French Woman Boxer

World light welterweight champion Myriam Lamare is passionate that women have a place in boxing and has several championship belts to prove it. As a professional boxer, she has overcome the gender barriers and earned the titles, but in a profession still dominated by men, she is far from a million-dollar baby. ILO TV explains.

Date issued: 05 March 2006 | Size/duration: 00:02:17 (3.7MB)
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Boxing is considered one of the last male bastions of sport, but not for long. This is Myriam Lamare, two-time world light welterweight champion.

Myriam Lamare, light welterweight world boxing champion

It’s true that I want to box. Some women may want to be astronauts, others are attracted to deep-sea diving, or want to practice pistol shooting, and why not? Why can’t a woman express herself on the boxing ring?

Back in her home town of Marseilles in France, Lamare trains every day. She started boxing at 18 after an American boxing trainer suggested she try out at his club. After two weeks she was hooked. An amateur world champion in boxing and savate, she went pro in 2000. Lamare already has two world championship belts and aims to get all four.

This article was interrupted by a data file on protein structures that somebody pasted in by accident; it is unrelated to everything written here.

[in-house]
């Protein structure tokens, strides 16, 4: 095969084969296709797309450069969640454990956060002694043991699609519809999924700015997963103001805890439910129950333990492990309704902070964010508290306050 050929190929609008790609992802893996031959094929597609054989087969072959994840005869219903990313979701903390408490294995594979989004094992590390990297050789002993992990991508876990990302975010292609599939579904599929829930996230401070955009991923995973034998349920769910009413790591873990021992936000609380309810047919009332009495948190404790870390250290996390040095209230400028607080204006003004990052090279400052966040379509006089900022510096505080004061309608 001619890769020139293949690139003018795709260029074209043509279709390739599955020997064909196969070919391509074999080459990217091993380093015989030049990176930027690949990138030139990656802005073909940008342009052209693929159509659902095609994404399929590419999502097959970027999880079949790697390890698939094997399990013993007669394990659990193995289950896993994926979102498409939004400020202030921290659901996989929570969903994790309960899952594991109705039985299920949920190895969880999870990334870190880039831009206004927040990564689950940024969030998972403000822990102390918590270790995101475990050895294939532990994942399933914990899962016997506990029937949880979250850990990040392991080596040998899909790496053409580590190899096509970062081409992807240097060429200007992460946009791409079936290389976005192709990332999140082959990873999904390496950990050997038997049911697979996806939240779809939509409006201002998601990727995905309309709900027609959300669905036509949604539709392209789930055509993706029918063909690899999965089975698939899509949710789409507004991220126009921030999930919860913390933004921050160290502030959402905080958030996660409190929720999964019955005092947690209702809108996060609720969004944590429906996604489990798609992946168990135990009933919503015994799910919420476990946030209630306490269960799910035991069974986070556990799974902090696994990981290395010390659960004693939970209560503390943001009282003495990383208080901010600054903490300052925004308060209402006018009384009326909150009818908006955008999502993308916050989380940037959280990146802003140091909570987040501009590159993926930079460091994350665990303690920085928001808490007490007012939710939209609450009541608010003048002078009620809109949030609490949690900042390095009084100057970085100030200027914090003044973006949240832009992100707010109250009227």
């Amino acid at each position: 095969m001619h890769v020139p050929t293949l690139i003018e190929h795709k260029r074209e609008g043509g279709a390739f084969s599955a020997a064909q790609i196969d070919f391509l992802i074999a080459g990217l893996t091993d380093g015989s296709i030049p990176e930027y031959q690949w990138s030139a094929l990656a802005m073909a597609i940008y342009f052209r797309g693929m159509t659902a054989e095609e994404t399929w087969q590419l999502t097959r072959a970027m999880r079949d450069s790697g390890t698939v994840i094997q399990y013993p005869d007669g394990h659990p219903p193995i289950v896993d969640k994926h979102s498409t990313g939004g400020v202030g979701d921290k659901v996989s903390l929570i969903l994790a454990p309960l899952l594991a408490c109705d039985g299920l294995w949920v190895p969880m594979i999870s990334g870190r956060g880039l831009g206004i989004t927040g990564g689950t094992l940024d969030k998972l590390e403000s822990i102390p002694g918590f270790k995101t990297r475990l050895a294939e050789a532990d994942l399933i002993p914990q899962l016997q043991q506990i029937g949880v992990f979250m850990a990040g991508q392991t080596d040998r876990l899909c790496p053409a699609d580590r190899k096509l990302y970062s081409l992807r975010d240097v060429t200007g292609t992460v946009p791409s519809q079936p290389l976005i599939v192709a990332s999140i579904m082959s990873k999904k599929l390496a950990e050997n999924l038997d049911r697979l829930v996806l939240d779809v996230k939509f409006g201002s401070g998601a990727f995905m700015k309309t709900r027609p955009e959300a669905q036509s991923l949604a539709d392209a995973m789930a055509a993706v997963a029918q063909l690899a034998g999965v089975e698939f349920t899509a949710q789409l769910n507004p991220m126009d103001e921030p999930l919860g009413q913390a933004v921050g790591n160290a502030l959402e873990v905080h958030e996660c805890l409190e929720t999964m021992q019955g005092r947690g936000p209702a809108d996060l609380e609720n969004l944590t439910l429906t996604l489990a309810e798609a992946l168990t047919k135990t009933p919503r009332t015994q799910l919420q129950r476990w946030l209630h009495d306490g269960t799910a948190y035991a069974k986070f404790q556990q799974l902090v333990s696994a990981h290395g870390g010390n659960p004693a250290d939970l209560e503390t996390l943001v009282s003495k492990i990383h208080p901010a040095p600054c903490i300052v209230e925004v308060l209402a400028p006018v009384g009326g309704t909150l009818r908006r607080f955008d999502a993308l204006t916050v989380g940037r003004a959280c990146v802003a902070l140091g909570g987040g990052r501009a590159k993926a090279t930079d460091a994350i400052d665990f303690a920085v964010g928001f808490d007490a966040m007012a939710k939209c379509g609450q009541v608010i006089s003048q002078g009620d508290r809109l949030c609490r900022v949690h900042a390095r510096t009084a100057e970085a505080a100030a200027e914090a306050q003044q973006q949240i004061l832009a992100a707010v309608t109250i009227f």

Louis Lavaly, Myriam Lamare’s trainer

At first we looked at her and wondered what in the world is she trying to do trying to be a boxer. But bit by bit she gained everyone’s respect and now she’s got huge respect – she’s the boss of this place.

Nicolas Ribet, amateur boxer

For me Myriam Lamare is a great emblem to our sport. She has revolutionized the world of boxing and has succeeded in showing women they can do it.

Lamare may have won over the male boxers at her club, but the rest of the world still needs convincing. Professional female boxing took on momentum in the 1970s. Today there are over 700 women boxing worldwide but they earn five to seven times less than their male counterparts.

Lamare supplements her boxing income by working for Marseille town hall, organizing sporting events and promoting sport to young people.

Myriam Lamare

It gives girls confidence, because they see me and say to themselves now women can take up boxing as much as a man can. And it’s true that it’s making the sport more democratic in the eyes of the public.

A boxing career may not be for everyone, but the glove fits for Myriam Lamare and she’s aiming high.